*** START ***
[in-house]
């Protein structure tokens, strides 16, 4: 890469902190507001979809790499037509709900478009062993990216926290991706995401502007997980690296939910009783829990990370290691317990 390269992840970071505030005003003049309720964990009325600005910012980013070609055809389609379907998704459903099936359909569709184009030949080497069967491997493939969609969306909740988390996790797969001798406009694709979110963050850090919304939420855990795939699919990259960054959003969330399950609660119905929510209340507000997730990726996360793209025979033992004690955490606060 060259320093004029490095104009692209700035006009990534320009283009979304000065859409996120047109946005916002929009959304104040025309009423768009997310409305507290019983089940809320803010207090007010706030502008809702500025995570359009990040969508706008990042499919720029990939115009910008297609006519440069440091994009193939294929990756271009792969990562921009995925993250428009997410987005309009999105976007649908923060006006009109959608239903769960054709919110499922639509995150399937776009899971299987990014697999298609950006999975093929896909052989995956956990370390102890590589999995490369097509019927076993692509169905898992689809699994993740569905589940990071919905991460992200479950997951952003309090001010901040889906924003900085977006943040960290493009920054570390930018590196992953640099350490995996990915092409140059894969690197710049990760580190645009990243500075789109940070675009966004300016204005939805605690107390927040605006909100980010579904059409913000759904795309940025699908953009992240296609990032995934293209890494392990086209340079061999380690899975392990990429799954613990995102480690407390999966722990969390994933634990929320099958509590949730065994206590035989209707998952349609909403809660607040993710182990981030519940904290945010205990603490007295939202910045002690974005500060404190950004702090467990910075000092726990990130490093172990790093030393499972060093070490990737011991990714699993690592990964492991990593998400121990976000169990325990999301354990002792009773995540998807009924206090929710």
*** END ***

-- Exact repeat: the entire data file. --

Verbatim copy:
[in-house]
């Protein structure tokens, strides 16, 4: 890469902190507001979809790499037509709900478009062993990216926290991706995401502007997980690296939910009783829990990370290691317990 390269992840970071505030005003003049309720964990009325600005910012980013070609055809389609379907998704459903099936359909569709184009030949080497069967491997493939969609969306909740988390996790797969001798406009694709979110963050850090919304939420855990795939699919990259960054959003969330399950609660119905929510209340507000997730990726996360793209025979033992004690955490606060 060259320093004029490095104009692209700035006009990534320009283009979304000065859409996120047109946005916002929009959304104040025309009423768009997310409305507290019983089940809320803010207090007010706030502008809702500025995570359009990040969508706008990042499919720029990939115009910008297609006519440069440091994009193939294929990756271009792969990562921009995925993250428009997410987005309009999105976007649908923060006006009109959608239903769960054709919110499922639509995150399937776009899971299987990014697999298609950006999975093929896909052989995956956990370390102890590589999995490369097509019927076993692509169905898992689809699994993740569905589940990071919905991460992200479950997951952003309090001010901040889906924003900085977006943040960290493009920054570390930018590196992953640099350490995996990915092409140059894969690197710049990760580190645009990243500075789109940070675009966004300016204005939805605690107390927040605006909100980010579904059409913000759904795309940025699908953009992240296609990032995934293209890494392990086209340079061999380690899975392990990429799954613990995102480690407390999966722990969390994933634990929320099958509590949730065994206590035989209707998952349609909403809660607040993710182990981030519940904290945010205990603490007295939202910045002690974005500060404190950004702090467990910075000092726990990130490093172990790093030393499972060093070490990737011991990714699993690592990964492991990593998400121990976000169990325990999301354990002792009773995540998807009924206090929710």